When the gale abated, the bean plants had survived but the foliage was scorched. I was surprised at how long it was before they had recovered enough to continue cropping. Even rows of dwarf French beans were flattened. Others found sweetcorn and artichokes snapped off. Some shed roofs needed repairs.
Exposure to the elements is a problem often faced by new allotment sites and it pays to look at ways of minimising the impact. Way back in 1862 Osgood Mackenzie was planning his new garden on the west coast at Inverewe in Wester Ross. The odds were stacked against him. The wind howled and the soil was poor. Walls are good and provide ideal locations for trained fruit but trees and hedges work wonders in reducing the severity of strong winds. Mackenzie began by planting willows and then pines until eventually they created a microclimate suitable for growing ornamental plants. Quite apart from all the acid-loving plants, any allotment gardener cannot fail to be impressed by the range of fruit and vegetables flourishing there today in the most unlikely of locations.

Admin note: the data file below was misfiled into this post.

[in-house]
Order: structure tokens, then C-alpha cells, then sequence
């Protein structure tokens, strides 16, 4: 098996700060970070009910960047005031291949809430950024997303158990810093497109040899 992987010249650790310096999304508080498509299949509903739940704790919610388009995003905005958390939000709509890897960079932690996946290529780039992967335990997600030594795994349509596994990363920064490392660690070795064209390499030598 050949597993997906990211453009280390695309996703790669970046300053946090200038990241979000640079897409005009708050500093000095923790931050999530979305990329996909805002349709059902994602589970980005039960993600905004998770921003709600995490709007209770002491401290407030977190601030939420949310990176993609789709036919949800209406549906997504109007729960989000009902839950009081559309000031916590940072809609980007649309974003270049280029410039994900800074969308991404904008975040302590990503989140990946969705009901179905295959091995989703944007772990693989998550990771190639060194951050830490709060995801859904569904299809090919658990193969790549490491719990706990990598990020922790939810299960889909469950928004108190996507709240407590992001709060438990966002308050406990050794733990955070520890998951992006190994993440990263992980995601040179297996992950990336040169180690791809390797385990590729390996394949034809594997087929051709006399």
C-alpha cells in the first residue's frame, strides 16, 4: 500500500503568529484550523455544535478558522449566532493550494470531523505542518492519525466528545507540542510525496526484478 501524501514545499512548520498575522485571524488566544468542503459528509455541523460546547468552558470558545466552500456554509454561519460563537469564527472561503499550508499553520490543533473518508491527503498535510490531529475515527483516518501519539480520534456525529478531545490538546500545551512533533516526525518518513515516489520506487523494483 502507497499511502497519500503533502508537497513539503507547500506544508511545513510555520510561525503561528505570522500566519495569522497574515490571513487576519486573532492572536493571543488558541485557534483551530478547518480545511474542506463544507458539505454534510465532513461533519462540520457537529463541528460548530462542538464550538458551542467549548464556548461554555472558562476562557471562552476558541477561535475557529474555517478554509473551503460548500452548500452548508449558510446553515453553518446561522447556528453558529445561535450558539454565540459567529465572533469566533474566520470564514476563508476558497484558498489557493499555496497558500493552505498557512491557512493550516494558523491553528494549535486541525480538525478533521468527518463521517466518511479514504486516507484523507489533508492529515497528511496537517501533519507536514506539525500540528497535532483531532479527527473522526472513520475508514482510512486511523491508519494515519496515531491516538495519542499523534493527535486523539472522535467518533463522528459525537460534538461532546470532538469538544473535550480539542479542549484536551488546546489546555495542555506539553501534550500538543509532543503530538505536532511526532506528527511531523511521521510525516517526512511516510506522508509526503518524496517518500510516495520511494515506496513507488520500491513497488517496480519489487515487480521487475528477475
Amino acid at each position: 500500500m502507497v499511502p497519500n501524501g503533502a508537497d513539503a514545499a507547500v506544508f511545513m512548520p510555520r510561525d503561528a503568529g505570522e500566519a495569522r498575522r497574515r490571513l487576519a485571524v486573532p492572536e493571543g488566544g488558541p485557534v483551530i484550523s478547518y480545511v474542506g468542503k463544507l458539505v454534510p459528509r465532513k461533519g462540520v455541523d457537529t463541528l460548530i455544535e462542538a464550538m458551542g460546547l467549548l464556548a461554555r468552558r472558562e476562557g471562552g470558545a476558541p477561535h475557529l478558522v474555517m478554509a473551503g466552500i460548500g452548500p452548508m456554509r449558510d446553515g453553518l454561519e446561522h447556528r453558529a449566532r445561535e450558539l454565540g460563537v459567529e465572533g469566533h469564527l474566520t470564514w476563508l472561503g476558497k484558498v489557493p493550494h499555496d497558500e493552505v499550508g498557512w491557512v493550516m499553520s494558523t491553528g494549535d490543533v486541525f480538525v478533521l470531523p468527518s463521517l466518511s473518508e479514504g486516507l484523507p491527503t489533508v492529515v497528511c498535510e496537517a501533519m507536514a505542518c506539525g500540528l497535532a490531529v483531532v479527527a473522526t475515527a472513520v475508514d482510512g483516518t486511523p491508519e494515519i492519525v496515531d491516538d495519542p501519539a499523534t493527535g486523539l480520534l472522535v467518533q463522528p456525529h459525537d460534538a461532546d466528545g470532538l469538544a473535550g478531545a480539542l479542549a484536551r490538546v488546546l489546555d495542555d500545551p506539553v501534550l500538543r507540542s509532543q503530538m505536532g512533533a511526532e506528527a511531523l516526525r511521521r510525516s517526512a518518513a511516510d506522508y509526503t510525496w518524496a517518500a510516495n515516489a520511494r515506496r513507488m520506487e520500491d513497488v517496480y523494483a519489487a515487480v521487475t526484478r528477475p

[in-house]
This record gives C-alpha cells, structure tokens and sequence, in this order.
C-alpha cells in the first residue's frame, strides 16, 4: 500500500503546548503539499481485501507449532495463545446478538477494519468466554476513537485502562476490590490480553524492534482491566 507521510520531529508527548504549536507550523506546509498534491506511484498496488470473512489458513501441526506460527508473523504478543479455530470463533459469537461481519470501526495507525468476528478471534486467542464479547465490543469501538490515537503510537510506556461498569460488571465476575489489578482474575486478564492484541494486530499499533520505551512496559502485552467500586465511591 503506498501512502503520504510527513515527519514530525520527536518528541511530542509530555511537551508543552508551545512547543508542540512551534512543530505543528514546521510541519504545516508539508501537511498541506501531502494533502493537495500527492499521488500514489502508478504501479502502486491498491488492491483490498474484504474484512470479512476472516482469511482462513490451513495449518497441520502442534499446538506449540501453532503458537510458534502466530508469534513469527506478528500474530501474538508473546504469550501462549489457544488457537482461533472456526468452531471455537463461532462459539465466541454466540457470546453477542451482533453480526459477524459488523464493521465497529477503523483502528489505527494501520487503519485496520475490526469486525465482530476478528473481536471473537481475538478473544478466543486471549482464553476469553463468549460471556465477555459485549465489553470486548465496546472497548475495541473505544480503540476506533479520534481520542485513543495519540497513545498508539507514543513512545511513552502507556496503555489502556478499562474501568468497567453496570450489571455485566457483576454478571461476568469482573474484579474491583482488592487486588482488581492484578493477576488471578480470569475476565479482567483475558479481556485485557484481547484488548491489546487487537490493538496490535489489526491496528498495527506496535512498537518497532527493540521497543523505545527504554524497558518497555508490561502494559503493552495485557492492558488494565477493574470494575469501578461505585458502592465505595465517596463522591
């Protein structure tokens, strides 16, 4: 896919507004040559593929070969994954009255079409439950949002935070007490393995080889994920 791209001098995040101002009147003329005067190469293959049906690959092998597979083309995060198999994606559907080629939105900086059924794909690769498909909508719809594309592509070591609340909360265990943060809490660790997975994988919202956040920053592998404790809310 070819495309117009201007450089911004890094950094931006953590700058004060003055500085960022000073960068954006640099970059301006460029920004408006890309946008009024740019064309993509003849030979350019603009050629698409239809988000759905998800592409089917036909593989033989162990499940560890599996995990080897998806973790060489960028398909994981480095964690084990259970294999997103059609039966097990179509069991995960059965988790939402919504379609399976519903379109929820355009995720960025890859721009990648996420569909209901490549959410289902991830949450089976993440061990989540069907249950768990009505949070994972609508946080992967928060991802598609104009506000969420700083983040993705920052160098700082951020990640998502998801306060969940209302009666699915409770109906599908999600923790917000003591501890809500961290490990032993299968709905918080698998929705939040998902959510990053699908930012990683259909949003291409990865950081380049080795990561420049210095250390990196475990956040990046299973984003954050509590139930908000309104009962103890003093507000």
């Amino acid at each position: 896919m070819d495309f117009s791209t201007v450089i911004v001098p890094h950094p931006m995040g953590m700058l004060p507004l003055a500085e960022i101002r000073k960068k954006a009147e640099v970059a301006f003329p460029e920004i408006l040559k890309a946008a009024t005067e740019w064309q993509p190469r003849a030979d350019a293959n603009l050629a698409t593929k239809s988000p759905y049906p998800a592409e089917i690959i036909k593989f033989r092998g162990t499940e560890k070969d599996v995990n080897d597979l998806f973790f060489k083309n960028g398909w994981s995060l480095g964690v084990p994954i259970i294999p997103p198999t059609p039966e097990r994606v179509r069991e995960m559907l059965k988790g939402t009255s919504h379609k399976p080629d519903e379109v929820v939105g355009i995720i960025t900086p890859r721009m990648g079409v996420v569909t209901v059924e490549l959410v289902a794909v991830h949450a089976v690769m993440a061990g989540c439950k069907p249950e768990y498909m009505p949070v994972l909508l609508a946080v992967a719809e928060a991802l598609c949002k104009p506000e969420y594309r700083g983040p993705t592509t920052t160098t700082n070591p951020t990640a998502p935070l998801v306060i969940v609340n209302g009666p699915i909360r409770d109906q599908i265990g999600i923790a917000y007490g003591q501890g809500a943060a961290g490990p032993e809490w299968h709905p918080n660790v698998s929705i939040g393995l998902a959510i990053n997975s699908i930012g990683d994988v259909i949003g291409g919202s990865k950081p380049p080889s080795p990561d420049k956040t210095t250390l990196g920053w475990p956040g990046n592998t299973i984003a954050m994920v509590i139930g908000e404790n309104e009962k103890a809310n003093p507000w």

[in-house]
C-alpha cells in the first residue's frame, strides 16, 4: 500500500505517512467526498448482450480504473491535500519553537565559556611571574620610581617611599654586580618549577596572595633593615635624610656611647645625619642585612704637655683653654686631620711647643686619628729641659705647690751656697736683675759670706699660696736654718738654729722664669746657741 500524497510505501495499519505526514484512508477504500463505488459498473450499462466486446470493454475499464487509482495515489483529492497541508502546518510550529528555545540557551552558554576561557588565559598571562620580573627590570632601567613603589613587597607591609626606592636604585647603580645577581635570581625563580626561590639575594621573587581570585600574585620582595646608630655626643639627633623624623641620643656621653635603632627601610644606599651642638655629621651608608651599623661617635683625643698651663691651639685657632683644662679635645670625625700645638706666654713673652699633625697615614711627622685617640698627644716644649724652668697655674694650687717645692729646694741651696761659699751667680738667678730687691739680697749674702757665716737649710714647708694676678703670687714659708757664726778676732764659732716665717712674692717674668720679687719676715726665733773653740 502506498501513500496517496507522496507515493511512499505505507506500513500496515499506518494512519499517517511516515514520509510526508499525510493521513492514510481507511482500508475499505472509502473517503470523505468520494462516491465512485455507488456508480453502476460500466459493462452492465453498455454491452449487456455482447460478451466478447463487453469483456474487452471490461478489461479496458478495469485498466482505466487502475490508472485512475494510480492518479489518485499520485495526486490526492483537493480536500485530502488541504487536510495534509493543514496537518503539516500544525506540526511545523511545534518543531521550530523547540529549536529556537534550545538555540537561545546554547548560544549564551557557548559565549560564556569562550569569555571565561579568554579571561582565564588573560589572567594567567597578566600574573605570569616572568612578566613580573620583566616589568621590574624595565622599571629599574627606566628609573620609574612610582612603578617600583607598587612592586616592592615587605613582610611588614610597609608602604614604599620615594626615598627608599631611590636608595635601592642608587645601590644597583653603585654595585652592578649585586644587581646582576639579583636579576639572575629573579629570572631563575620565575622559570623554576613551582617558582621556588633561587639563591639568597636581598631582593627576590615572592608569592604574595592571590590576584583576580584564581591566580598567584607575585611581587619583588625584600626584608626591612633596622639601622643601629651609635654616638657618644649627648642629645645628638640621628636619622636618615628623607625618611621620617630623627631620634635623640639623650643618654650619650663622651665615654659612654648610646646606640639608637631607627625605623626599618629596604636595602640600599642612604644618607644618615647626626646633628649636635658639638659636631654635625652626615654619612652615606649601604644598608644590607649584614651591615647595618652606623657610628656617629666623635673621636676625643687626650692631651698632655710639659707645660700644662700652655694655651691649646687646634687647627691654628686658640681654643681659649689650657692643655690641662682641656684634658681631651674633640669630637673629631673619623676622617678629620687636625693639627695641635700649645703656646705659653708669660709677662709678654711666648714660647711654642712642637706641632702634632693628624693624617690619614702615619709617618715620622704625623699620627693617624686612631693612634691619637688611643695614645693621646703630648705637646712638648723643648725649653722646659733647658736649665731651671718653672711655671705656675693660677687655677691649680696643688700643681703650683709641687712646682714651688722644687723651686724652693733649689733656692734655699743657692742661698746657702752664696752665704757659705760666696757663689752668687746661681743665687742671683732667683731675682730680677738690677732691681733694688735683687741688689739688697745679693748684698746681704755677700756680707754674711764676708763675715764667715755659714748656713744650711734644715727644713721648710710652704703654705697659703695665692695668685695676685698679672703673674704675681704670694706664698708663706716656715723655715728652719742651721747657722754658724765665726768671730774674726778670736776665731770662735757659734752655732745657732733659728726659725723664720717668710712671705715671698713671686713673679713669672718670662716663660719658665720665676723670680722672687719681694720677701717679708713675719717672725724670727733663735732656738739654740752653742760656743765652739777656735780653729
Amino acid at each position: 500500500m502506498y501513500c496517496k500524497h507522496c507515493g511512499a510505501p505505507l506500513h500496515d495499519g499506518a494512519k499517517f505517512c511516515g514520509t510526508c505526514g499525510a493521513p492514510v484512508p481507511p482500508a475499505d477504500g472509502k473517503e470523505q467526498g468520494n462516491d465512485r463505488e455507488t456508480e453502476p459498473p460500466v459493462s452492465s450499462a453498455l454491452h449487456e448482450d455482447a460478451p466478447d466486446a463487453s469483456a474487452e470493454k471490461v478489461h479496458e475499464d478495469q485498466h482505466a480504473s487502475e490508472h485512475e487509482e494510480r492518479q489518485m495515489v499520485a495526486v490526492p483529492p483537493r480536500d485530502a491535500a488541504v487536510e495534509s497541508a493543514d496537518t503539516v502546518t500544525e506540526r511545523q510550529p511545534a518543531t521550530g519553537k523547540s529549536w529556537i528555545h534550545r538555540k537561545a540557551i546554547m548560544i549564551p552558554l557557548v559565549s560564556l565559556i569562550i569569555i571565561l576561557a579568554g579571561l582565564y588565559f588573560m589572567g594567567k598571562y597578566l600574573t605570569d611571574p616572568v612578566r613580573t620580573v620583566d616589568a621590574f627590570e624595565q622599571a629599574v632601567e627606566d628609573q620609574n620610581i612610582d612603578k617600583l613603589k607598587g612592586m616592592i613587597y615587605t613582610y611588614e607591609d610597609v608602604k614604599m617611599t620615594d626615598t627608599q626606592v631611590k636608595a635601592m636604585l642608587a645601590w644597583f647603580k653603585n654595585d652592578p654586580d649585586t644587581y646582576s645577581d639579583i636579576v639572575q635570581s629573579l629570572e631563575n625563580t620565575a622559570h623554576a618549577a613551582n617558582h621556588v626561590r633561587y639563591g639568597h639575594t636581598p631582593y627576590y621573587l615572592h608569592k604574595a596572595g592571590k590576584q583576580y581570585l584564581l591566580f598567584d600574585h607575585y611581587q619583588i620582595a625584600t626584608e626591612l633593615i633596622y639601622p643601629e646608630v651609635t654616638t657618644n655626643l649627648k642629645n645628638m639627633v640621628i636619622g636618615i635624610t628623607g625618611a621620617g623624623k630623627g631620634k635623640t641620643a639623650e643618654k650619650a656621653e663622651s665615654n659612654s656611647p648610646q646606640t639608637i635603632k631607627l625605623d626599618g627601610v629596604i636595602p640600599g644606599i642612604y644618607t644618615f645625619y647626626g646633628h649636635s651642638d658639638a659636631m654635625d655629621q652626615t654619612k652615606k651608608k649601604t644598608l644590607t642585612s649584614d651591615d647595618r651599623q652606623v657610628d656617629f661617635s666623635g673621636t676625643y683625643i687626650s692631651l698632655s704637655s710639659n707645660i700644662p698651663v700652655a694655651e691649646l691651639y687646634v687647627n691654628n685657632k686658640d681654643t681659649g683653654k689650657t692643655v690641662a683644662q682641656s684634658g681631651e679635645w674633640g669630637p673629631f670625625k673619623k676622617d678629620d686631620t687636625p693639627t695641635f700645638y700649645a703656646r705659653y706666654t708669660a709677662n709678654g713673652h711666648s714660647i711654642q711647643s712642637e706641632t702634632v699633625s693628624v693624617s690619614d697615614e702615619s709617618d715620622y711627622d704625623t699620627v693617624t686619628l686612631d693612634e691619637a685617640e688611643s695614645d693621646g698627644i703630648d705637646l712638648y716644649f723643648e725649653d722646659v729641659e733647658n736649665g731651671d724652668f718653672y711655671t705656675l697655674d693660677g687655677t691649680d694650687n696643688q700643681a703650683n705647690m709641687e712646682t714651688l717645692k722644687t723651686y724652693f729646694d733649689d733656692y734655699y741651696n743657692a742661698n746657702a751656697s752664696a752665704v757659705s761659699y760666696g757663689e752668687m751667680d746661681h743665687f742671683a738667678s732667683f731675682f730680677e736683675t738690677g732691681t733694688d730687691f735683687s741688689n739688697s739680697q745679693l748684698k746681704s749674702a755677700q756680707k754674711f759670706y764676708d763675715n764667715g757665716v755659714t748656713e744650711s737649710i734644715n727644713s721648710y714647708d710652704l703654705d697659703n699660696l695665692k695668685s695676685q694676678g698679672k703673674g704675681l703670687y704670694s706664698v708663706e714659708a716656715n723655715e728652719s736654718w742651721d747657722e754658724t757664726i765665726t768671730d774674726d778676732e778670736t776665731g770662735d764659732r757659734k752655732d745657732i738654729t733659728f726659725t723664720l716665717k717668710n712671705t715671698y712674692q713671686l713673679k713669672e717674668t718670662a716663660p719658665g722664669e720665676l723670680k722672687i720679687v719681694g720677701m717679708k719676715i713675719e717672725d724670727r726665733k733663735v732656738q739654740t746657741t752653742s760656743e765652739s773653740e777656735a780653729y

I’ve recently been to the far north-east. While the wind isn’t often as strong as on the west coast, it can whistle across the flat Flow Country causing just as much devastation. I didn’t find any allotments in Thurso. However, there was plenty to learn about fruit and vegetable gardening in exposed locations at the Castle of Mey, close to John O’Groats.
Here the walled garden is separated into sections, like allotment plots, by 2m high mixed hedges of hardy native plants such as elder, hawthorn, and currants. A stunning range of vegetables thrived in these plots. I made a careful note of what was growing. There were plenty of brassicas, leafy spinach and chard, root vegetables, peas and broad beans.
There was nothing which grew above the height of the hedges. I was particularly impressed with a semi-leafless pea, variety Ruthless, which had a tangled mat of tendrils, helping it to hang on in strong winds. n